KickMaterial: Material Design For Kickstarter
Frustrated by the lack of a Kickstarter Android App, Grzegorz Oksiuta and Outline have collaborated to design an MD themed Kickstarter app. While Kickstarter has put an end to hopes of a release, the concept looks spectacular and if not for an overly cautious legal department “could be released tomorrow”.
“Last year, to keep up with what’s great, I switched from iOS to Android. There were a lot of things I missed though, especially some favorite apps. Where was Kickstarter? It was non-existent! This is why I, together with my friends at OUTLINE, are designing concept app for Android.”
Upon asking Kickstarter users how they interacted with the service on mobile, they discovered: app users had little interest in actually backing projects through the application, which was viewed as inconvenient and was used primarily just to keep track of and discover projects. It was this that started their development of an algorithm to suggest projects based on previous backing behaviour. Designing the information architecture was the next stage of development and after trying multiple iterations came across a design that not only looked good but also conveyed information in a clear and easily digested manner.
To assuage the reluctance of users to pledge from mobile, a smooth and simple pledge interface has been implemented to make the process flow easier and allow for quick alterations. The process instead of feeling cramped and slow is now spacious and flows well, allowing for easy viewing and choosing of pledge tiers. The app also allows for pledges to be changed in a way that is arguably easier than on the desktop site itself.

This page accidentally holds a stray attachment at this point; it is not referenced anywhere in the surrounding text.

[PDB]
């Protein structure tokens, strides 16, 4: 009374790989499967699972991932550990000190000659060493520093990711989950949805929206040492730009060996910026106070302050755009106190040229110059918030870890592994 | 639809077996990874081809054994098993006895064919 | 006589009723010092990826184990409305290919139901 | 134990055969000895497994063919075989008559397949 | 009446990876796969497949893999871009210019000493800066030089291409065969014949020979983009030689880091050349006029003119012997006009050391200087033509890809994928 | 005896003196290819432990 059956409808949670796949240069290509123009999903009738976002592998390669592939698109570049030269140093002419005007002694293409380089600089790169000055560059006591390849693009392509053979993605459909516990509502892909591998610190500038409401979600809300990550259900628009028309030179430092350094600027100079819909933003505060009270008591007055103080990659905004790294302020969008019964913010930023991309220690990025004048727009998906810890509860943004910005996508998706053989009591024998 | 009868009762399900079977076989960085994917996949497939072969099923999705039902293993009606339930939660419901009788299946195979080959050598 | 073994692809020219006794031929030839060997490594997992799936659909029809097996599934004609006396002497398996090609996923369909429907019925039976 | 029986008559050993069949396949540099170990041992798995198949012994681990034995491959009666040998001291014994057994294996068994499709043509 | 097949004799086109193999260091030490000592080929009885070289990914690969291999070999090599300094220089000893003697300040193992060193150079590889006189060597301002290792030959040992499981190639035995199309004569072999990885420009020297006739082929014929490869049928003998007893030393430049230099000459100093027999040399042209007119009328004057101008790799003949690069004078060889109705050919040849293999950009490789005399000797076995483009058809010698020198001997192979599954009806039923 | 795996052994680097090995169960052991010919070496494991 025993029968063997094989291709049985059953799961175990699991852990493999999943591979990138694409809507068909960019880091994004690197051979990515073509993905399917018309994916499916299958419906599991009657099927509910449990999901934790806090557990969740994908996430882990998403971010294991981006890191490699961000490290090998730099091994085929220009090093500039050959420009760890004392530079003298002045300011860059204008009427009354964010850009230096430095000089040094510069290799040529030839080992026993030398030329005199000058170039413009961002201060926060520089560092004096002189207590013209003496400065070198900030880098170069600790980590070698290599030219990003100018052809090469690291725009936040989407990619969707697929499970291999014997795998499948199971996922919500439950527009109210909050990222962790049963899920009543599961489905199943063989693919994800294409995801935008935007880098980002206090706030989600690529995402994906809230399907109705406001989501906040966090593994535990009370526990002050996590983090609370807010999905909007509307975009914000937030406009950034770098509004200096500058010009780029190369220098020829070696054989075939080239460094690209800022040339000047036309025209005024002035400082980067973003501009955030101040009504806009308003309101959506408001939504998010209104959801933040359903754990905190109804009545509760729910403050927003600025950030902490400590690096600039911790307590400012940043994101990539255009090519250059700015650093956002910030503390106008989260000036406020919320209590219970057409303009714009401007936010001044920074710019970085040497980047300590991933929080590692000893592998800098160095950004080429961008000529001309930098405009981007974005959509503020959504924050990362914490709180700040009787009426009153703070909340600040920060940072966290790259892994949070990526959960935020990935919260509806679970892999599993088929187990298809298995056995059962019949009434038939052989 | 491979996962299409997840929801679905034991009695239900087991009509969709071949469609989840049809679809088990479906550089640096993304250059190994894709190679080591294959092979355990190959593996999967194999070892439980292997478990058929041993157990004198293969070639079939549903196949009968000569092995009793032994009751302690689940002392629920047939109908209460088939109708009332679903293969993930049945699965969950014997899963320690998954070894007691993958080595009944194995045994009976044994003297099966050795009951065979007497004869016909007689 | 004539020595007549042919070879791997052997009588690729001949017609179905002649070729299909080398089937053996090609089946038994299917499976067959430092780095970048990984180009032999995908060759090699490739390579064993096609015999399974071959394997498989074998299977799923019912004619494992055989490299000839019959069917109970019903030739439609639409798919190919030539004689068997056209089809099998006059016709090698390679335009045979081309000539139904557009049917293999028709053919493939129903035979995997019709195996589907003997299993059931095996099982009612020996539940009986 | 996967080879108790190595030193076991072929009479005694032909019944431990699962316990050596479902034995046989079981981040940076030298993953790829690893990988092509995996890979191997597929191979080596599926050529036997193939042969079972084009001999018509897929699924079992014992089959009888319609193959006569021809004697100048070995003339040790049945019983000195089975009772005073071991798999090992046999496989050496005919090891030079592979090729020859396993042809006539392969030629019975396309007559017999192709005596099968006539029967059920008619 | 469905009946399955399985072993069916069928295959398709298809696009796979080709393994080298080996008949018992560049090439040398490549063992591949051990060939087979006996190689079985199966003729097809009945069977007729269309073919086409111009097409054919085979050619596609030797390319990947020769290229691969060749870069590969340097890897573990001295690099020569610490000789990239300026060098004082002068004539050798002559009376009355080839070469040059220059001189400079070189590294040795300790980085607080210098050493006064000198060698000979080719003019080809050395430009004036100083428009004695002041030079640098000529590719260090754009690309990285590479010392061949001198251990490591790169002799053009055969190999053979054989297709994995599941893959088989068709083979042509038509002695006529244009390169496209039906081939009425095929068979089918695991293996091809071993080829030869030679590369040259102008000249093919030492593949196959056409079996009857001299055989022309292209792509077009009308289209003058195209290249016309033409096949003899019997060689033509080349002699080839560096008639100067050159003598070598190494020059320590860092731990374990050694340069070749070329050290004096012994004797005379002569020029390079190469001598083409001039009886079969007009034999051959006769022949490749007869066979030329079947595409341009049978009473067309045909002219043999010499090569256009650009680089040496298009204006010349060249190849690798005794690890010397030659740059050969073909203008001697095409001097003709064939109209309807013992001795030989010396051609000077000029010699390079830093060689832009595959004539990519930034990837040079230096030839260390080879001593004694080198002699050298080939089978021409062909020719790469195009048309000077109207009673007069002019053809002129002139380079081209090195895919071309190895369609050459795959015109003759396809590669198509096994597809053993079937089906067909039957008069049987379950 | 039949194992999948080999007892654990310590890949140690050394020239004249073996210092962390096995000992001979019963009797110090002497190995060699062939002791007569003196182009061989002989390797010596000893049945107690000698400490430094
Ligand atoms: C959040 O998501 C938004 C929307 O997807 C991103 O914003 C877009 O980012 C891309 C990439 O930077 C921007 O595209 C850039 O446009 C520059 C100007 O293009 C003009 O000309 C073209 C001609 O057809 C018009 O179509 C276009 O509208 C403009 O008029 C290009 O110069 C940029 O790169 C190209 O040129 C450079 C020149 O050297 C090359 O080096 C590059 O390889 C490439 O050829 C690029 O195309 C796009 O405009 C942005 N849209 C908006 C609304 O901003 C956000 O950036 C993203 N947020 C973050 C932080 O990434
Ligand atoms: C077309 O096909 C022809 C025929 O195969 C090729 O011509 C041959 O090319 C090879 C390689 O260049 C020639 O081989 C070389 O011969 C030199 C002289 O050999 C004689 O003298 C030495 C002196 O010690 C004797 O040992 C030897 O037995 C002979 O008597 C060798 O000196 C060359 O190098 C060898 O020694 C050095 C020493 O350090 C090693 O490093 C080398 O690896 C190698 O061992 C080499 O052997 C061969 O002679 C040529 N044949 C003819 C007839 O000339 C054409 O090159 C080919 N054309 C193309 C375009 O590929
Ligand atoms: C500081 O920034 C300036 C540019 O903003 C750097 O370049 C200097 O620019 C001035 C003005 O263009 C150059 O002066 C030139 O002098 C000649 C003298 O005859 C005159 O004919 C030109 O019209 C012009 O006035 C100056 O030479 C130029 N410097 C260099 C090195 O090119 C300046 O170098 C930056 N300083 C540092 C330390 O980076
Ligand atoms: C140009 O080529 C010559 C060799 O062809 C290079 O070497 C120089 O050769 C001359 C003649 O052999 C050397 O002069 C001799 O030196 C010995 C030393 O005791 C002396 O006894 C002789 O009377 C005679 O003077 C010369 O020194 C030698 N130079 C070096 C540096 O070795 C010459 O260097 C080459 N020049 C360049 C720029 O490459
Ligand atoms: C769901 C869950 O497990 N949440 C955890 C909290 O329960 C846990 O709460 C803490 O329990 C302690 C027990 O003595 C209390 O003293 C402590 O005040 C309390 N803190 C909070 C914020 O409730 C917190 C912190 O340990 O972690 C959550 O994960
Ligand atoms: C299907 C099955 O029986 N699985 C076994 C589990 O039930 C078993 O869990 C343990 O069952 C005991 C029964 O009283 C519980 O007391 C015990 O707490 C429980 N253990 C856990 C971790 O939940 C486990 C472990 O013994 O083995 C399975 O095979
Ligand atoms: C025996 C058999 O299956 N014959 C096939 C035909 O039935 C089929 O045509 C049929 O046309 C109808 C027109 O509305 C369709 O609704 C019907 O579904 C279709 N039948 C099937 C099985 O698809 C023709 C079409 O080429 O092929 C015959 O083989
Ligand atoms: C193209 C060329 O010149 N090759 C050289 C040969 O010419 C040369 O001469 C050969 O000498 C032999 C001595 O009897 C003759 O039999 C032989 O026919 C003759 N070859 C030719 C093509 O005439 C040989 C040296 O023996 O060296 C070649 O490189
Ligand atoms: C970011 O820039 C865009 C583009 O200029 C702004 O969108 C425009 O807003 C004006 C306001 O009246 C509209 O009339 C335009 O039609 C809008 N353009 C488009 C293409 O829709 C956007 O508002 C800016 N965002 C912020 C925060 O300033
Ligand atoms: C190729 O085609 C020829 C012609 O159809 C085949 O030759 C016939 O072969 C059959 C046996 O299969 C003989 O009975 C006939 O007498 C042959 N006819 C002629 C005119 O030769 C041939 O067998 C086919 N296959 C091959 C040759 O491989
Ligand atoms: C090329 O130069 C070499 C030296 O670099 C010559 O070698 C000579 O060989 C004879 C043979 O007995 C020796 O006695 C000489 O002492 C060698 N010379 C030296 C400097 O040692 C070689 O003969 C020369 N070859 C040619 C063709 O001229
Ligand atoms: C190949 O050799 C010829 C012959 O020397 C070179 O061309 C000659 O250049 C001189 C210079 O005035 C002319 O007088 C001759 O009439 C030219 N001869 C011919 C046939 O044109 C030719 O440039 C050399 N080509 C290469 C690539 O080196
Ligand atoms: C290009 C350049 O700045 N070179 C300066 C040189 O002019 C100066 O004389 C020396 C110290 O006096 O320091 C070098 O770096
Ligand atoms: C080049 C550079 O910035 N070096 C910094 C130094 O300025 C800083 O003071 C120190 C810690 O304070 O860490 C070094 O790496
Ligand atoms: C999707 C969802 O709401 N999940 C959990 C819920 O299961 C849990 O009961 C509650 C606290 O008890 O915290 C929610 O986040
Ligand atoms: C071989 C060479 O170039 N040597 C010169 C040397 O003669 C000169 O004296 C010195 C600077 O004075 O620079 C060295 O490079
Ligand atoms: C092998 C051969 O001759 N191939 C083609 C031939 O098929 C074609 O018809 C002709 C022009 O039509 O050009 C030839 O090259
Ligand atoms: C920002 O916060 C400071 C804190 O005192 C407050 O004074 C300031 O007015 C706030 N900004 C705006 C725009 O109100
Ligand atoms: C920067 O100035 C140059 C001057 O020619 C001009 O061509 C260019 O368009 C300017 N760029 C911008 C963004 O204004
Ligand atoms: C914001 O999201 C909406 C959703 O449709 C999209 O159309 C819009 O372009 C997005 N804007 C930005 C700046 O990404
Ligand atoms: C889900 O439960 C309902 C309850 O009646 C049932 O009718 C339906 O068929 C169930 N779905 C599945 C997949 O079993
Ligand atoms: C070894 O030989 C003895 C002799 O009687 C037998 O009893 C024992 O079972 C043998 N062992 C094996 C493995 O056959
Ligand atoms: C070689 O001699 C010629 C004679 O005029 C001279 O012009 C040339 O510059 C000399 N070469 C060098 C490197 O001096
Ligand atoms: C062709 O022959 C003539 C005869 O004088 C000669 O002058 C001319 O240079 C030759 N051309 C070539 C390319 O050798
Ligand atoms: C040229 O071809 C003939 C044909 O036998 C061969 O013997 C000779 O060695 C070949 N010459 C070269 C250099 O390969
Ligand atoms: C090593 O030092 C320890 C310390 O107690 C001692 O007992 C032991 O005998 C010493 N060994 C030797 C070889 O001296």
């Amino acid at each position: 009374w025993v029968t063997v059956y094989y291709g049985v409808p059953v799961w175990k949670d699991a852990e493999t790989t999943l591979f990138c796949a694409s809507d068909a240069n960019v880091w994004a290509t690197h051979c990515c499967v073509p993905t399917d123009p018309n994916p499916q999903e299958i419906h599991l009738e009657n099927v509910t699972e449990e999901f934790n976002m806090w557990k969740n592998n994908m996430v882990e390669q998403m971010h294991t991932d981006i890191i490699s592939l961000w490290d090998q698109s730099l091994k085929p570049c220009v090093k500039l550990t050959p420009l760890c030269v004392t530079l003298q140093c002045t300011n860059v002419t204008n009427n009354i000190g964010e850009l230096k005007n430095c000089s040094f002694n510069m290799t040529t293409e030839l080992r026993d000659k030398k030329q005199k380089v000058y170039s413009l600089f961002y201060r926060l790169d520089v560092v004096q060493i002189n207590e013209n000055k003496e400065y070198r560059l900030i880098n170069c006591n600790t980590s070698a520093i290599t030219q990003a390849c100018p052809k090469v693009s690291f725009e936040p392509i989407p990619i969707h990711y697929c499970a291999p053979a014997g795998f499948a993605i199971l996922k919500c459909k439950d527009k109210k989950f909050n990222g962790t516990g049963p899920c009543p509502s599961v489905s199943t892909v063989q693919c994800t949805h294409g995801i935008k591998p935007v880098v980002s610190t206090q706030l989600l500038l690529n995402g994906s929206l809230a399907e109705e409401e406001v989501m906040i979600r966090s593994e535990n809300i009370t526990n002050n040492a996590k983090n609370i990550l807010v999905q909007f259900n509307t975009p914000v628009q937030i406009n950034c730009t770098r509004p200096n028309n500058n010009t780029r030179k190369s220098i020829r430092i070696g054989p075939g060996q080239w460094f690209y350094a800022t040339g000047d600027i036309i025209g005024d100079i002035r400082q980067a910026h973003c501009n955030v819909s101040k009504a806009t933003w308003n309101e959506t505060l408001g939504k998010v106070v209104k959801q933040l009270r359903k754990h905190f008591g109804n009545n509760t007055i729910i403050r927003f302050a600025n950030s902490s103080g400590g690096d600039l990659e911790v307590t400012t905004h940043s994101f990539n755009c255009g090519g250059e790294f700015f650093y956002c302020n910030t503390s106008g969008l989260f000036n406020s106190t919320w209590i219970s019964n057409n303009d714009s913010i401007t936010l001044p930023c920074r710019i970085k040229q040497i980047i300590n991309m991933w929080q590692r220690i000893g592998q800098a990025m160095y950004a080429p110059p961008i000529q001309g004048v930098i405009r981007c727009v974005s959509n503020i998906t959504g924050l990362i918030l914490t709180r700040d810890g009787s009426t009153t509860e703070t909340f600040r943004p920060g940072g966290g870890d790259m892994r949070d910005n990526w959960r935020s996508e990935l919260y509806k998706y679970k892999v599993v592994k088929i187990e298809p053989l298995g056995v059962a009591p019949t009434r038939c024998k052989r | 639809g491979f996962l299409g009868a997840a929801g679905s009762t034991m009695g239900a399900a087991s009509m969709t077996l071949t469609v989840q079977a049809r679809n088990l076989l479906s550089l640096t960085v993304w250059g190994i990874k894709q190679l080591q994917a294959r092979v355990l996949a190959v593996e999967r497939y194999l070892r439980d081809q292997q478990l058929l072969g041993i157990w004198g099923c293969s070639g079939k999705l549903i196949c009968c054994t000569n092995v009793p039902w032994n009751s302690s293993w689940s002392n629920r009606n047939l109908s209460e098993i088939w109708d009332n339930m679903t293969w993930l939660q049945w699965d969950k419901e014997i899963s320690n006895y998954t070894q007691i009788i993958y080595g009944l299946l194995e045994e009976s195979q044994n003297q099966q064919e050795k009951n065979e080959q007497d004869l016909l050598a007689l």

The app follows the guidelines for Material Design excellently as each floating action button has been designed to perform the function you would expect or most likely use, meaning the app becomes almost second nature to use. Want to play the project video or head over to the categories menu? The FAB are all their for a reason and not just because the guidelines suggest placing one there would be a good idea.
As with all apps, this certainly has its pitfalls, primarily the lack of release due to Kickstarter’s refusal to allow them to publish the app or publish materials with trademarked names and images. The second concern which is just as, if not of greater importance is the security and privacy side of the app. Kickstarter frequently handles the exchange of large amounts of money, without assurance that all financial details were being handled securely the app if/when released could see some serious trouble from concerned potential users.
Would you like to see an Android app for Kickstarter? Leave a comment below!